A Psalm of Life
by Henry Wadsworth Longfellow
'Life that shall send A challenge to its end, And when it comes, say, 'Welcome, friend.''

WHAT THE HEART OF THE YOUNG MAN SAID TO THE PSALMIST
I
Tell me not, in mournful numbers,
Life is but an empty dream!
For the soul is dead that slumbers,
And things are not what they seem.

II
Life is real—life is earnest—
And the grave is not its goal:
Dust thou art, to dust returnest,
Was not spoken of the soul.

III
Not enjoyment, and not sorrow,
Is our destin'd end or way;
But to act, that each to-morrow
Find us farther than to-day.

IV
Art is long, and time is fleeting,
And our hearts, though stout and brave,
Still, like muffled drums, are beating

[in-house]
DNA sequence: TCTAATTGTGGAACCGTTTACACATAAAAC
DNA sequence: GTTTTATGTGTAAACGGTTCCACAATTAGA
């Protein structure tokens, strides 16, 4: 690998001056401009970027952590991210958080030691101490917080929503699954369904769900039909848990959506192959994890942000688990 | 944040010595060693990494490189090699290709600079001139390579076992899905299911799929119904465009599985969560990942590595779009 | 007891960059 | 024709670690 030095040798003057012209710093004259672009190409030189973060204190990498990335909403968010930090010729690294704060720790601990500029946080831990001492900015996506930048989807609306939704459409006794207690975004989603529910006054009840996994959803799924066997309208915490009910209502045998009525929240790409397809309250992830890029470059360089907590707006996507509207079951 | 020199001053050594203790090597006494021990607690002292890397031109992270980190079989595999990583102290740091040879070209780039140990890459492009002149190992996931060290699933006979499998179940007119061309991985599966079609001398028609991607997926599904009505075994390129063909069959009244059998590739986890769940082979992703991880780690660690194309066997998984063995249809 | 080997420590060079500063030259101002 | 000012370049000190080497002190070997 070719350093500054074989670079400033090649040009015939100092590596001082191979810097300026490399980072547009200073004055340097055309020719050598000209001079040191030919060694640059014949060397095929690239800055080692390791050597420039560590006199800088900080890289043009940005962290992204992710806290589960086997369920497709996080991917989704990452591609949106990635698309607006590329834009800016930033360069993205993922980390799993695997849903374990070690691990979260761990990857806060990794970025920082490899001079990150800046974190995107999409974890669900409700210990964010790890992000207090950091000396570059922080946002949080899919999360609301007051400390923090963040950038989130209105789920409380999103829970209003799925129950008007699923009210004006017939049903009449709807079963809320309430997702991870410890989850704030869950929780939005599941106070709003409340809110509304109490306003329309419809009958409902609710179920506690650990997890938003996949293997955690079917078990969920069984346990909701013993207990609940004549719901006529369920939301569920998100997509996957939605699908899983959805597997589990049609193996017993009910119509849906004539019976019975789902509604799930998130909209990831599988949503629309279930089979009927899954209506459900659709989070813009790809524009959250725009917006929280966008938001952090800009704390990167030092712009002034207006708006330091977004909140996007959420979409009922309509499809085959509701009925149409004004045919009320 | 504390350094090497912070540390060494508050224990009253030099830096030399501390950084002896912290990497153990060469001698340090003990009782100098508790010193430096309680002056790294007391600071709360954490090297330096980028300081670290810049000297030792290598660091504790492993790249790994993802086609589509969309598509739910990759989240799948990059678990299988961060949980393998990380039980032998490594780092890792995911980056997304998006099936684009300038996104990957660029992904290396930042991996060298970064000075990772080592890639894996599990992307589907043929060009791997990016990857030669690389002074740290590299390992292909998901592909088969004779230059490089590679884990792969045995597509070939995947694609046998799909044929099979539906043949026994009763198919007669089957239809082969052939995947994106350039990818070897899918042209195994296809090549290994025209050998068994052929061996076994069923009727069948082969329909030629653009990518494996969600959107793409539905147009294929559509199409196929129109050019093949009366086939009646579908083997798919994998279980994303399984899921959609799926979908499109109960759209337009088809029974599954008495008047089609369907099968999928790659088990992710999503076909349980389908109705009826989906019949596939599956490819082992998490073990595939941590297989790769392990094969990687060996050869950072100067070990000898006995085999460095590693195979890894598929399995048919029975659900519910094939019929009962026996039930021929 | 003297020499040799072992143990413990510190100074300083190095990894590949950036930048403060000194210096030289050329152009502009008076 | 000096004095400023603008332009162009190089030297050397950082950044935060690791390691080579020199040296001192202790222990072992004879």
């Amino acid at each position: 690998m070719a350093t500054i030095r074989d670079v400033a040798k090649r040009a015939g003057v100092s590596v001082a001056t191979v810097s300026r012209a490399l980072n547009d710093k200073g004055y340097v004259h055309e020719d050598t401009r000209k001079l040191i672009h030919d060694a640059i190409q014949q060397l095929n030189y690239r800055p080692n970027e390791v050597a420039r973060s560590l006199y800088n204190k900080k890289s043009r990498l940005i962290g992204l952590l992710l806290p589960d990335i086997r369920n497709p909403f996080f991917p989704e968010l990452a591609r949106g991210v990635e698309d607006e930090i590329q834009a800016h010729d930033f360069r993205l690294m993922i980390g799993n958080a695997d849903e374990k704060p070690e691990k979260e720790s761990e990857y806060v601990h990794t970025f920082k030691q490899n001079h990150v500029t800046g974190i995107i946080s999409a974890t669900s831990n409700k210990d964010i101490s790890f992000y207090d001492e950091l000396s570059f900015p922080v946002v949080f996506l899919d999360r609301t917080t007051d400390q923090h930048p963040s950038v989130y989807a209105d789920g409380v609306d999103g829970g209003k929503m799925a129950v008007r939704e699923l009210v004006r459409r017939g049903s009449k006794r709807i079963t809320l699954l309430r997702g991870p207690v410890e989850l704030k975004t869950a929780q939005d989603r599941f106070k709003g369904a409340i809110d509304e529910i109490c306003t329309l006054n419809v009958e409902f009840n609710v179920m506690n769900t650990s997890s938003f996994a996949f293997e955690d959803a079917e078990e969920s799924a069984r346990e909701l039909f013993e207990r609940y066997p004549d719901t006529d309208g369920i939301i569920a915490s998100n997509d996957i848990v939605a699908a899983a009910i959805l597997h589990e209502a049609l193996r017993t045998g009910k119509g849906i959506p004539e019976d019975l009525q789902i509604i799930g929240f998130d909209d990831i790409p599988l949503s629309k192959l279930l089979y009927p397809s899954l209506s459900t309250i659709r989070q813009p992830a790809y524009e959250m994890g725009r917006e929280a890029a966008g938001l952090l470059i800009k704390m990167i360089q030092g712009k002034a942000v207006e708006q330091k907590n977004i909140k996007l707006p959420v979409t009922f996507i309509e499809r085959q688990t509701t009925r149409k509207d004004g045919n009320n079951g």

Funeral marches to the grave.

V
In the world's broad field of battle,
In the bivouac of Life,
Be not like dumb, driven cattle!
Be a hero in the strife!

VI

Trust no Future, howe'er pleasant!
Let the dead Past bury its dead!
Act—act in the glorious Present!
Heart within, and God o'er head!

VII

Lives of great men all remind us
We can make our lives sublime,
And, departing, leave behind us
Footsteps on the sands of time.

VIII

Footsteps, that, perhaps another,
Sailing o'er life's solemn main,
A forlorn and shipwreck'd brother,
Seeing, shall take heart again.

IX

Let us then be up and doing,
With a heart for any fate;
Still achieving, still pursuing,
Learn to labor and to wait.
 

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